OXFORD – Tobacco conspiracy defendant Mitchell Sivina will begin a 31-month prison term July 18.
He also was ordered to pay nearly $1.4 million in restitution to cigarette maker Phillip Morris USA for a shipment of cigarettes stolen in October 2006.
Sivina, 39 of Doral, Fla., was sentenced Monday by Senior U.S. District Judge Neal B. Biggers.
He faced a maximum of 30 years. His reduced sentence apparently came after Biggers considered a government request for leniency because of Sivina’s “substantial assistance” with the federal, multi-state tobacco scheme investigation.
Biggers also asked the U.S. Bureau of Prisons to assign Sivina to a prison camp in or near the Southern District of Florida.
After release from prison, Sivina will be supervised by authorities for another three years.
Sivina pleaded guilty in May 2010 on two counts of interstate transportation of stolen cigarettes and money laundering. He is the second defendant to be sentenced.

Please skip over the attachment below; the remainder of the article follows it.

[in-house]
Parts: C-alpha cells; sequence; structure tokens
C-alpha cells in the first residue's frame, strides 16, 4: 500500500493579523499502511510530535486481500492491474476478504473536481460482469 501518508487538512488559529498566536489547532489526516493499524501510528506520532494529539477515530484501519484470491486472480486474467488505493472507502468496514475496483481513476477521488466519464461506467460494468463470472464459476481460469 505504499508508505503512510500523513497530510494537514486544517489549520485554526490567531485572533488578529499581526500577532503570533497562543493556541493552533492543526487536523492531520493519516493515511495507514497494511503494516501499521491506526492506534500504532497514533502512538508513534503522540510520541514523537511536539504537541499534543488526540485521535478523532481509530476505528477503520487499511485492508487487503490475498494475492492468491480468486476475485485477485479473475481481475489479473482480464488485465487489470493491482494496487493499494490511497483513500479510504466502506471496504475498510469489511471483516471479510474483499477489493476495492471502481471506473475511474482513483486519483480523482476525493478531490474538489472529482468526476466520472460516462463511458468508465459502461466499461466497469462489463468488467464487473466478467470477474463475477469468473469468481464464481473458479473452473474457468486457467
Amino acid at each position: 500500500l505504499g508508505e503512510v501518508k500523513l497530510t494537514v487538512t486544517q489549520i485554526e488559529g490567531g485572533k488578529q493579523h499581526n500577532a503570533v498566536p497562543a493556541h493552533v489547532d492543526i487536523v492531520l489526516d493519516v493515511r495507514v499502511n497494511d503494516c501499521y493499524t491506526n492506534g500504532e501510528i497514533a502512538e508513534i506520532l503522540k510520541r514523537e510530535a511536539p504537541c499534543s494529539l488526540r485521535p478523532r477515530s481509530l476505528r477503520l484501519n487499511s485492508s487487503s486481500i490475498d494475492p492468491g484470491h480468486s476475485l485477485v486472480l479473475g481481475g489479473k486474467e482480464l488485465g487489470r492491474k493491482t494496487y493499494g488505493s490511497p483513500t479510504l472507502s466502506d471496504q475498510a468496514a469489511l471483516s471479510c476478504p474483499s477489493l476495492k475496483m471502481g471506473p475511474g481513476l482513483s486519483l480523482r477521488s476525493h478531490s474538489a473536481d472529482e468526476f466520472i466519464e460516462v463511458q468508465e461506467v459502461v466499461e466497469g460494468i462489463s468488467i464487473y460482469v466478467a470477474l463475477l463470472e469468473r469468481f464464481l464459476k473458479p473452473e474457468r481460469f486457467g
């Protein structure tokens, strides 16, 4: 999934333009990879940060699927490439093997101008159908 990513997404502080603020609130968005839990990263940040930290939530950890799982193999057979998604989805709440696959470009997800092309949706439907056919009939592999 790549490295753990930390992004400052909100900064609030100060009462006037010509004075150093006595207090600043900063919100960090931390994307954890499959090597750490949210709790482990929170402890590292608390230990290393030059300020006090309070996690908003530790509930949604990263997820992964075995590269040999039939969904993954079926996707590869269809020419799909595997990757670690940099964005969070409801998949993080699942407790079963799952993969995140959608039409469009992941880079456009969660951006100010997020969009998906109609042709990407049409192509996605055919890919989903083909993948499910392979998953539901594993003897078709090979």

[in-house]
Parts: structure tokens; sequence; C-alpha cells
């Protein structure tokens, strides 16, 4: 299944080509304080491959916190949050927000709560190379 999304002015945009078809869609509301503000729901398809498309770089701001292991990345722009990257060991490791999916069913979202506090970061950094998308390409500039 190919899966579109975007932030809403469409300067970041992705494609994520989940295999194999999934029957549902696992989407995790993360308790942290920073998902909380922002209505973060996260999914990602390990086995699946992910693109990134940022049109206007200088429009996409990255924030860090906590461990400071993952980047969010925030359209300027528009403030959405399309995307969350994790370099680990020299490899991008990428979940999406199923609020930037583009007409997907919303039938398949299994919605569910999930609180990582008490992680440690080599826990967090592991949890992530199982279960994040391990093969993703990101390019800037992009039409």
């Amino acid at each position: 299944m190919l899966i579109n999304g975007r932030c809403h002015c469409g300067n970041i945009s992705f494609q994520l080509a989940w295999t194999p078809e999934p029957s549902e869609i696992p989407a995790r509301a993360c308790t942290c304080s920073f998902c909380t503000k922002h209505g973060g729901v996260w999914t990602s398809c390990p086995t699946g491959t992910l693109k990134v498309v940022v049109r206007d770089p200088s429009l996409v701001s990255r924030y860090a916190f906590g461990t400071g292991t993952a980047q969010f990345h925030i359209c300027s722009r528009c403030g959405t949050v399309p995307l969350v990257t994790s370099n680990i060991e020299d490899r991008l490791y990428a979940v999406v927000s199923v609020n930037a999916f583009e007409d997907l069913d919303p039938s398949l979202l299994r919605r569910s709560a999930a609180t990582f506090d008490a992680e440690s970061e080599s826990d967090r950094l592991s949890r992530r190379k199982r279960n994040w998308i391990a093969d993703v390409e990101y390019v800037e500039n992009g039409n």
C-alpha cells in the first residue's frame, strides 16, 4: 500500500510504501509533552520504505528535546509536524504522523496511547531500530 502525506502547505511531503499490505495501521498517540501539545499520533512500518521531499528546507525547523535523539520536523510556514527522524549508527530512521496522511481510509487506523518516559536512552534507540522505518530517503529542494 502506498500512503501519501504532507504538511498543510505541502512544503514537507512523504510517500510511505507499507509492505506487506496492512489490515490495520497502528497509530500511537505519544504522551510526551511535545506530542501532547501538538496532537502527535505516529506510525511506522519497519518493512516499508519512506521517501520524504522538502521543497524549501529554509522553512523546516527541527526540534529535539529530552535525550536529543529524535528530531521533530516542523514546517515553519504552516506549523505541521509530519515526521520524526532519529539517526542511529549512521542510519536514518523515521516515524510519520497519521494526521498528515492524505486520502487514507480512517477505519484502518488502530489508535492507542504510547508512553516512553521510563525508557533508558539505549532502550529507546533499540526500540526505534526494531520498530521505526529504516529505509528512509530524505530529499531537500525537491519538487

Earlier this month, his attorneys objected to a pre-sentence report they said recommended too harsh a punishment. They also claimed his minor children would be emotionally damaged by a lengthy absence.
Federal prosecutors told the court on May 10 that Sivina’s assistance helped them make cases against numerous others involved in the tobacco scheme.
The tobacco conspiracy, which included warehouses in Lee County, aimed to avoid paying certain state and federal tobacco taxes by coming into Mississippi and claiming the cigarettes came from here, where some of those payments are exempt because of the state’s participation in a national tobacco settlement.
Contact Patsy R. Brumfieldat (662) 678-1596 or email@example.com.
Patsy R. Brumfield/NEMS Daily Journal